It takes a huge effort to get a new small business off the ground – and it take an even bigger one to keep it going.

As a new small business owner, one thing is guaranteed – you’ll have more daily tasks than any one person can complete in a day. As a result, prioritization is key. We’ve compiled this list to help you focus on the core steps you can take to ensure your success.

1. You Need a Business Plan

The failure rate of new small business is soberingly high, with 60 percent closing their doors inside three years. If you want to avoid being a statistic, you need to write a business plan. The core of this plan should answer the following questions:

  • What Will You Sell? Why is it Appealing to Your Customers?
  • How Do You Intend to Acquire Those Customers?
  • Where Will You Source Your Products? And At What Cost?
  • What Key Metrics Will You Track to Judge Success?

Every business is different but these four questions will form the basis of any successful business plan.

SEE ALSO: Planning Your Business

choosing a store location

2) You Need The Right Location

It’s almost impossible to overstate the importance of the right location for your small business. The wrong space will hobble your business before you’ve even gotten started, so it’s important to thoroughly research your options.
Choosing the right location isn’t just about understanding the obvious factors, such as foot traffic and parking. It’s about gaining a deeper insight about your target customers’ habits and behaviors. The right location will blend seamlessly into their lives and daily/weekly routines.

SEE ALSO: Choosing a Business Location

3) You Need Money – You Need Lots of Money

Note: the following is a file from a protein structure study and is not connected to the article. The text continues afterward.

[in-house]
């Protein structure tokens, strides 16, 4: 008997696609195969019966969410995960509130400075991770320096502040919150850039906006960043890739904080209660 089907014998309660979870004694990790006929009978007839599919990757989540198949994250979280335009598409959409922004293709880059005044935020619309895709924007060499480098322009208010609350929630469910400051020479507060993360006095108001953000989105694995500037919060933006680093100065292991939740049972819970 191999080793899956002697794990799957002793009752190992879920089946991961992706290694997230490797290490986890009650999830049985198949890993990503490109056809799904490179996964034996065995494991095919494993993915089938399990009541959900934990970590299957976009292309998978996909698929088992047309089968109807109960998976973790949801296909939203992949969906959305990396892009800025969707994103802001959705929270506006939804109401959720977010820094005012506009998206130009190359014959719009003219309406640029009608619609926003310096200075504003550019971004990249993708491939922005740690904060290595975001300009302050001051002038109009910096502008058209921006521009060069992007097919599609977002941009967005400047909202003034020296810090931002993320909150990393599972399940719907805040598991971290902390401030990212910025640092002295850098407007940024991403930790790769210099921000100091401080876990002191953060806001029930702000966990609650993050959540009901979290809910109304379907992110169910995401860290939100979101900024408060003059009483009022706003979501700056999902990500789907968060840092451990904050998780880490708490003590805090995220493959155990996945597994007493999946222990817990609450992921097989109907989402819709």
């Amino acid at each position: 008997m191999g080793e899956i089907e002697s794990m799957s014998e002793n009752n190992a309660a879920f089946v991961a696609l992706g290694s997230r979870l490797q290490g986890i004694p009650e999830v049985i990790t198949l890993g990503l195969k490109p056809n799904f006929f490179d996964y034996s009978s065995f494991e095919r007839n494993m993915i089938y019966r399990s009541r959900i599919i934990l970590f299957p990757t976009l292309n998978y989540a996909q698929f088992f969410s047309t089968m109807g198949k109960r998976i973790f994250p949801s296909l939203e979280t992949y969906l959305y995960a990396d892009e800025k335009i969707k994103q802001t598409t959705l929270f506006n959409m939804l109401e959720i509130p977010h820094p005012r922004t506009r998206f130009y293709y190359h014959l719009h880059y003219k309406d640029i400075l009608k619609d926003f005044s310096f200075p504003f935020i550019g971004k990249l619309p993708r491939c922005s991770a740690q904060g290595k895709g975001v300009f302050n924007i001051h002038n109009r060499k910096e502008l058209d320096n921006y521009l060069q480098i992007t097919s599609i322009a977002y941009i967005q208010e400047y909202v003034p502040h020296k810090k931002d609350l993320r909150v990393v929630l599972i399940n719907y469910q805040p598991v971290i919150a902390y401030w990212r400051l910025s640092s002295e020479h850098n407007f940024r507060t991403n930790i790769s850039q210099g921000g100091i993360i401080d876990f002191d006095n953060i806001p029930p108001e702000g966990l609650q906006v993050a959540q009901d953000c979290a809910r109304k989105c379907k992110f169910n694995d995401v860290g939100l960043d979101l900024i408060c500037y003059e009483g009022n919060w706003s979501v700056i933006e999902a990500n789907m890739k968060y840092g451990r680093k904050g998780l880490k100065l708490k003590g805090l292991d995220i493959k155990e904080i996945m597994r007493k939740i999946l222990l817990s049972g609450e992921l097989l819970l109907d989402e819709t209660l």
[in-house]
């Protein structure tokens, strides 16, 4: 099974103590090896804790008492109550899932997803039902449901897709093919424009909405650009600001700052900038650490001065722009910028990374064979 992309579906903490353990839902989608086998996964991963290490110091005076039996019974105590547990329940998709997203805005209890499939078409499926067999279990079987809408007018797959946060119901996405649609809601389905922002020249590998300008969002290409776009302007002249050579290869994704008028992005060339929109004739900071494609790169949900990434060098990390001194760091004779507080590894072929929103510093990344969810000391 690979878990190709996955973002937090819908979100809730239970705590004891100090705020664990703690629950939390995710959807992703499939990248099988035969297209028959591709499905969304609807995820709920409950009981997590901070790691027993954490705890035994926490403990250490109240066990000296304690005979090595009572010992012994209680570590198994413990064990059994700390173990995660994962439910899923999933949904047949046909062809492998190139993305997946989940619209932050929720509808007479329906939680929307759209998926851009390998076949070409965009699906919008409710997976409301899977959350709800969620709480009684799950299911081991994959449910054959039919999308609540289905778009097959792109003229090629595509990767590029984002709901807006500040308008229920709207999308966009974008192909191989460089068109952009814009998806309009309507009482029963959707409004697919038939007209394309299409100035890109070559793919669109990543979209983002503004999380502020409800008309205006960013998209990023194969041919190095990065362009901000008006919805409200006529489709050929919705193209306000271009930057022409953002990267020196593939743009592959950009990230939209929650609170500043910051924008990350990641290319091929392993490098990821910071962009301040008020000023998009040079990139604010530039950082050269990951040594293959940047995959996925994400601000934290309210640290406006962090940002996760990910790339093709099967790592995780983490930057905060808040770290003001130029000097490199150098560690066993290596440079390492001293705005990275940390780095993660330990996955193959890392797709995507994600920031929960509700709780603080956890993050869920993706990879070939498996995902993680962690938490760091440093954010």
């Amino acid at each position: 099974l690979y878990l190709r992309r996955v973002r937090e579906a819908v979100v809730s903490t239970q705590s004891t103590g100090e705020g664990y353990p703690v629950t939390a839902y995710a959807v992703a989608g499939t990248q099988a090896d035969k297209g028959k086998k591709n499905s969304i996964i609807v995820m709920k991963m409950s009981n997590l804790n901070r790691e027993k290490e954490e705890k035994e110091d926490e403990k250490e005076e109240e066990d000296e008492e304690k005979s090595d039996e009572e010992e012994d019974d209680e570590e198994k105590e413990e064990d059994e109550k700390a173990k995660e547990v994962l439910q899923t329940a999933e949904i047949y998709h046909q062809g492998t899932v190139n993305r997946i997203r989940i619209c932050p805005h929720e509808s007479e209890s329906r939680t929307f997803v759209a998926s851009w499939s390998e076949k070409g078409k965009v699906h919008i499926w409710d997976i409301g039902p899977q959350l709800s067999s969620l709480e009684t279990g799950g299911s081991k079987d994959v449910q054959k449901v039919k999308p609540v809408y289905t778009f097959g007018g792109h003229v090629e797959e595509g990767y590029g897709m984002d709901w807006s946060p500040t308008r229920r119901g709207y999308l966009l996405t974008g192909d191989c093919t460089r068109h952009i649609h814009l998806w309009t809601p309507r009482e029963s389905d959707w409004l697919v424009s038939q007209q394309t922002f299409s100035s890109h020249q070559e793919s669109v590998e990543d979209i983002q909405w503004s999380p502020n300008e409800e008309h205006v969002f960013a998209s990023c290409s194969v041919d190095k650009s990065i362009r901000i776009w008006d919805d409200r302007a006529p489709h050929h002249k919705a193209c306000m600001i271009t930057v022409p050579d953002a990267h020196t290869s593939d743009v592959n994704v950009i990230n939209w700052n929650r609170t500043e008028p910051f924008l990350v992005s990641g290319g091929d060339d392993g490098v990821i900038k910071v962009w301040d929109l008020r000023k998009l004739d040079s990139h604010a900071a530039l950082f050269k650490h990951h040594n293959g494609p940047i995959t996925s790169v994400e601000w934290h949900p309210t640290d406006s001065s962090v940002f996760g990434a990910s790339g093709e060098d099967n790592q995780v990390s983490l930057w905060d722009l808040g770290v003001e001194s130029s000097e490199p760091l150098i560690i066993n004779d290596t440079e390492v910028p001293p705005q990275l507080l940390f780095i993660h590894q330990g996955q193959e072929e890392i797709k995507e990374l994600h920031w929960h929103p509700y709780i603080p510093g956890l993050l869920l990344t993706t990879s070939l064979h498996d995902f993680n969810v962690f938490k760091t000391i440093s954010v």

One of the main reasons businesses fail is a lack of working capital. Everyone’s heard the expression, ‘It takes money to earn money’. Well, broadly speaking, that’s true. You’ll need capital for your commercial lease, for staff, for inventory, and for equipment (among many other expenses). These costs will keep coming, so make sure you have considered your capital needs, and created a detail cash-flow statement for at least the next six months (but preferably the next two years).
In this post-recession world, banks are tighter than ever with their loans criteria, so you’ll want to consider alternatives to the bank-loan, including giving up an equity stake in your business and bringing on a partner.

SEE ALSO: Small Business Financing and Accounting

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4) You Need the Law on Your Side

The first months of running a business can pass incredibly quickly, with a huge range of responsibilities. As such, it’s very easy to allow things like officially registering your business name or choosing an official legal structure to fall by the wayside. Unfortunately, a failure to apply for the appropriate paperwork can have long-term repercussions, so you’ll want to get this stuff right from the outset.
The right corporate structure can minimize your financial risk and legal liability in the event things take a wrong turn. Don’t ignore this part of your business.

SEE ALSO: Small Business Legal Structures and Naming 

5) The Tax Stuff

They say that nothing in life is certain except death and taxes. Now that Google has set it’s mind to achieving eternal life, I hold some hope out for changing the former but the latter is just not going to go away anytime soon.

Get a Tax Identification Number (TIN), register for State and Local Taxes, and get yourself a good accountant who knows how to optimize your situation as a small business owner.

About the Author

Paul Nugent is a small business advocate, and Head of Marketing at ShopKeep point of sale’s UK headquarters. Paul uses his background in the startup space, along with his POS system expertise, to allow small business owners to make informed decisions within their specific budgets.